In M. Night Shyamalan's 1999 movie The Sixth Sense, the one line everyone in the theater left with was a line by a young boy named Cole, played by Haley-Joel Ormond, "I see dead people." In the movie the young boy is the only person who sees the ghosts just as the governess was the only one to see ghosts in the 1898 story The Turn of the Screw, written by Henry James.
In Jack Clayton's 1961 movie, The Innocents, there are several instances where only the governess, now named Miss Giddens, "sees" a ghost even if other characters are in the same room. One example where Miss Giddens sees a ghost occurs while she is out in the garden and looks up at the tower. She perceives what appears to be a man (Peter Wyngarde) looking at the house. What is strange about the sighting is that when she explains the ghost's features to Mrs. Grose (Megs Jenkin), Mrs. Grose actually recognizes the ghost as Peter Quint, a person who used to be employed by the children's uncle. What is stranger about this is that Miss Giddens had never seen Peter before and yet is able to describe him. This happens many times in the movie The Sixth Sense. Cole is able to see dead people, people he had never seen when they were alive. At one point he even helps a family find out the way their young child had died.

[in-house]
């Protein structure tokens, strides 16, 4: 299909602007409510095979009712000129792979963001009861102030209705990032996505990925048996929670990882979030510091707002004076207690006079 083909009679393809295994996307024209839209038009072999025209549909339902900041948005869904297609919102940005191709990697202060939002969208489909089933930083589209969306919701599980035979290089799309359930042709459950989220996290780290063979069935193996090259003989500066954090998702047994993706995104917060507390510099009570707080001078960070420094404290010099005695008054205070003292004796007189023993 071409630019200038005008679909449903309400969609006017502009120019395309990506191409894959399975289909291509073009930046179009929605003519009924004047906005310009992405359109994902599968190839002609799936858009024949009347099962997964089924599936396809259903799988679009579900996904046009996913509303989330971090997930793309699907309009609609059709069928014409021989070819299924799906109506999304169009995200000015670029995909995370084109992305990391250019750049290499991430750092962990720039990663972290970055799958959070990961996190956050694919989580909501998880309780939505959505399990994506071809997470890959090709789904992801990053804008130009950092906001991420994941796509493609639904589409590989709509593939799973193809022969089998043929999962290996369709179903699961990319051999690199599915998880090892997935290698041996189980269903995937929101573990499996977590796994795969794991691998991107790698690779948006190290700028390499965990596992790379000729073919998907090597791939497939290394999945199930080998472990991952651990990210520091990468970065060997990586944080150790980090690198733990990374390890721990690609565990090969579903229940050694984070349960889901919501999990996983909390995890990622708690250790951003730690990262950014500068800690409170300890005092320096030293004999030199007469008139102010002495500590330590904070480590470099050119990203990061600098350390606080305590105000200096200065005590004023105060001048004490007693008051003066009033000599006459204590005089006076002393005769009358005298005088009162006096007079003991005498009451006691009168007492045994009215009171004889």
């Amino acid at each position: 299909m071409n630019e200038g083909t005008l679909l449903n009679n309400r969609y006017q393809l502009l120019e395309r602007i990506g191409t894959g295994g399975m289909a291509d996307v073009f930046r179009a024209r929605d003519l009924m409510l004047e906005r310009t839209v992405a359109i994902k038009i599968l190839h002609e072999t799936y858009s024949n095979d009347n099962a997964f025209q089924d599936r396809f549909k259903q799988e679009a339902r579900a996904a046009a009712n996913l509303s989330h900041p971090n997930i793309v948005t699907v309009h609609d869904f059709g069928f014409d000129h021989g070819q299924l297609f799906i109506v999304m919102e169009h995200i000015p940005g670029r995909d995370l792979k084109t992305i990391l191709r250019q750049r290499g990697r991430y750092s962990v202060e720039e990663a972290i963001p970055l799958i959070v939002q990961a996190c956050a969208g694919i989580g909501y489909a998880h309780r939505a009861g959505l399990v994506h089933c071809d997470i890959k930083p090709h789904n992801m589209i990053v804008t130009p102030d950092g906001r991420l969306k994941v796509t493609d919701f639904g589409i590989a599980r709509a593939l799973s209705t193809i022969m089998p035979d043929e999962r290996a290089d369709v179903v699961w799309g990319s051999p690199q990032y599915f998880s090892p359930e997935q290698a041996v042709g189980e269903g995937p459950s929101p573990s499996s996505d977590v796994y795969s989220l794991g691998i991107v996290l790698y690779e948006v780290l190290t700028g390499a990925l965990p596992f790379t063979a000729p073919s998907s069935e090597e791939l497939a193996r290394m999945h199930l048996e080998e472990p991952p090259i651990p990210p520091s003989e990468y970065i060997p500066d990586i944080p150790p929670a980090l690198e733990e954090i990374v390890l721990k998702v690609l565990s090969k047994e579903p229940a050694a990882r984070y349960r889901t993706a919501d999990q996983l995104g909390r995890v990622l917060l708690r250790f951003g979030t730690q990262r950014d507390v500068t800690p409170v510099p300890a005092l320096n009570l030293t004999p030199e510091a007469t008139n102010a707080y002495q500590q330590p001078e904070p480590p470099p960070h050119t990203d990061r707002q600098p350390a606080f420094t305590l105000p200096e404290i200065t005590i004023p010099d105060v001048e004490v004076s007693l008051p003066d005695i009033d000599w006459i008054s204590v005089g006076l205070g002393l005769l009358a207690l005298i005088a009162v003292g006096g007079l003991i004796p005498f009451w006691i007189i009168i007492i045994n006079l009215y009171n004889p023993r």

Another instance of a ghost sighting in The Innocents takes place out by the lake. Miss Giddens and the viewer could clearly see that there was a young woman, a ghost (Clytie Jessop), in the weeds across the stream. Flora (Pamela Franklin), who was dancing alone when Miss Giddens arrived, does not notice the ghost at all. Even when Miss Giddens points the ghost out, Flora pretends to have no idea what was happening. This also happens in The Sixth Sense. At one point Cole and his doctor, played by Bruce Willis, walk by ghosts, and only Cole sees them even when he points the ghosts out to the doctor.
What is unusual about the story of The Turn of the Screw and The Innocents is that, as it unfolds, the governess becomes more and more unstable. It makes the readers and viewers believe that the ghosts are only a figment of her imagination. Then, on the other hand, how is Miss Giddens, the governess, able to describe the ghosts so clearly when she had never met them before they died?
Upon finishing the story, I think that it was Henry James's plan, carried out also in The Innocents, all along to leave the viewer mystified. All of this makes the reader/viewer wonder if the ghosts really were genuine, or if Miss Giddens, the governess, was crazy. I do not know what other people left thinking, but I was definitely unsure as to
whether the ghosts were real or not.